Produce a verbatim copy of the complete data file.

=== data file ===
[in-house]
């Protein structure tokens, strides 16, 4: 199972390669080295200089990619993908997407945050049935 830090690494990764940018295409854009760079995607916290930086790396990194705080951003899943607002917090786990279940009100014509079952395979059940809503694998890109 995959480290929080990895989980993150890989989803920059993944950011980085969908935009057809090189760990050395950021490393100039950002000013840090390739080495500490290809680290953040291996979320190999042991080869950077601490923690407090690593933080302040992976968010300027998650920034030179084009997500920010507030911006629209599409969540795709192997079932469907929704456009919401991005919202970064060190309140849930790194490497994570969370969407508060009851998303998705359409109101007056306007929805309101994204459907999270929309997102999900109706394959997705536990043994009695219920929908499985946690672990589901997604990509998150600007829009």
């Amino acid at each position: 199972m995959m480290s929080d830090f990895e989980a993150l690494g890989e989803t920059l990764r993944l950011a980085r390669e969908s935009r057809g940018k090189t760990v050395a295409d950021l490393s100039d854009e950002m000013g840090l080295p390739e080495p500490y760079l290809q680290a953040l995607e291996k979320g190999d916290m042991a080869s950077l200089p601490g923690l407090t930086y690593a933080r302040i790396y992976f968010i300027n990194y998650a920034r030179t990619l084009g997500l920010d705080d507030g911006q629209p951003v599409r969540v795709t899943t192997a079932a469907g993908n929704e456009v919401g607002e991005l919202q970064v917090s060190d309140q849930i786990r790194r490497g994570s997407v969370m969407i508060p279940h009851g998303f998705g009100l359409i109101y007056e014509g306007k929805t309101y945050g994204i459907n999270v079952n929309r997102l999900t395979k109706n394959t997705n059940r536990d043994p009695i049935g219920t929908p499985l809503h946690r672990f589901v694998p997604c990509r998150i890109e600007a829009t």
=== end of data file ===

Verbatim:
[in-house]
């Protein structure tokens, strides 16, 4: 199972390669080295200089990619993908997407945050049935 830090690494990764940018295409854009760079995607916290930086790396990194705080951003899943607002917090786990279940009100014509079952395979059940809503694998890109 995959480290929080990895989980993150890989989803920059993944950011980085969908935009057809090189760990050395950021490393100039950002000013840090390739080495500490290809680290953040291996979320190999042991080869950077601490923690407090690593933080302040992976968010300027998650920034030179084009997500920010507030911006629209599409969540795709192997079932469907929704456009919401991005919202970064060190309140849930790194490497994570969370969407508060009851998303998705359409109101007056306007929805309101994204459907999270929309997102999900109706394959997705536990043994009695219920929908499985946690672990589901997604990509998150600007829009």
């Amino acid at each position: 199972m995959m480290s929080d830090f990895e989980a993150l690494g890989e989803t920059l990764r993944l950011a980085r390669e969908s935009r057809g940018k090189t760990v050395a295409d950021l490393s100039d854009e950002m000013g840090l080295p390739e080495p500490y760079l290809q680290a953040l995607e291996k979320g190999d916290m042991a080869s950077l200089p601490g923690l407090t930086y690593a933080r302040i790396y992976f968010i300027n990194y998650a920034r030179t990619l084009g997500l920010d705080d507030g911006q629209p951003v599409r969540v795709t899943t192997a079932a469907g993908n929704e456009v919401g607002e991005l919202q970064v917090s060190d309140q849930i786990r790194r490497g994570s997407v969370m969407i508060p279940h009851g998303f998705g009100l359409i109101y007056e014509g306007k929805t309101y945050g994204i459907n999270v079952n929309r997102l999900t395979k109706n394959t997705n059940r536990d043994p009695i049935g219920t929908p499985l809503h946690r672990f589901v694998p997604c990509r998150i890109e600007a829009t």